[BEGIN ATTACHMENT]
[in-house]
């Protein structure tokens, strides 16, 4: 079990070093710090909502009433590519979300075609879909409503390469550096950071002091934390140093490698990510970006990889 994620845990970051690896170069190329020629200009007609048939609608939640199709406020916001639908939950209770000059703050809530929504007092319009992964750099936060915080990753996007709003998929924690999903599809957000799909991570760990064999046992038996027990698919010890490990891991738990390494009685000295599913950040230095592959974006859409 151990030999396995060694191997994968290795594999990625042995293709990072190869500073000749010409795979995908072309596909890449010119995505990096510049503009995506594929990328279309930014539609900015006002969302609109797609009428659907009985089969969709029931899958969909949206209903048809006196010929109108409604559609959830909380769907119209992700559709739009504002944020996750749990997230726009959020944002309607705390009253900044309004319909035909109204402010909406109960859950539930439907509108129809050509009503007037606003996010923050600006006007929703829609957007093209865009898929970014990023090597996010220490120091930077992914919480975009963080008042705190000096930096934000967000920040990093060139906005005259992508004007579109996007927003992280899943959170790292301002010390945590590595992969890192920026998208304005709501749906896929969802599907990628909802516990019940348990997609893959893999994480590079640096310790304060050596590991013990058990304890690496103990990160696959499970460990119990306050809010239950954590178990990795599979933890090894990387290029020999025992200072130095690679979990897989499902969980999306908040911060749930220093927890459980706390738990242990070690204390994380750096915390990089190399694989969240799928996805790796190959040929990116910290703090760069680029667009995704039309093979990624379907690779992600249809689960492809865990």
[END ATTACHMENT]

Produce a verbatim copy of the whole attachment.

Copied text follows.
[in-house]
């Protein structure tokens, strides 16, 4: 079990070093710090909502009433590519979300075609879909409503390469550096950071002091934390140093490698990510970006990889 994620845990970051690896170069190329020629200009007609048939609608939640199709406020916001639908939950209770000059703050809530929504007092319009992964750099936060915080990753996007709003998929924690999903599809957000799909991570760990064999046992038996027990698919010890490990891991738990390494009685000295599913950040230095592959974006859409 151990030999396995060694191997994968290795594999990625042995293709990072190869500073000749010409795979995908072309596909890449010119995505990096510049503009995506594929990328279309930014539609900015006002969302609109797609009428659907009985089969969709029931899958969909949206209903048809006196010929109108409604559609959830909380769907119209992700559709739009504002944020996750749990997230726009959020944002309607705390009253900044309004319909035909109204402010909406109960859950539930439907509108129809050509009503007037606003996010923050600006006007929703829609957007093209865009898929970014990023090597996010220490120091930077992914919480975009963080008042705190000096930096934000967000920040990093060139906005005259992508004007579109996007927003992280899943959170790292301002010390945590590595992969890192920026998208304005709501749906896929969802599907990628909802516990019940348990997609893959893999994480590079640096310790304060050596590991013990058990304890690496103990990160696959499970460990119990306050809010239950954590178990990795599979933890090894990387290029020999025992200072130095690679979990897989499902969980999306908040911060749930220093927890459980706390738990242990070690204390994380750096915390990089190399694989969240799928996805790796190959040929990116910290703090760069680029667009995704039309093979990624379907690779992600249809689960492809865990």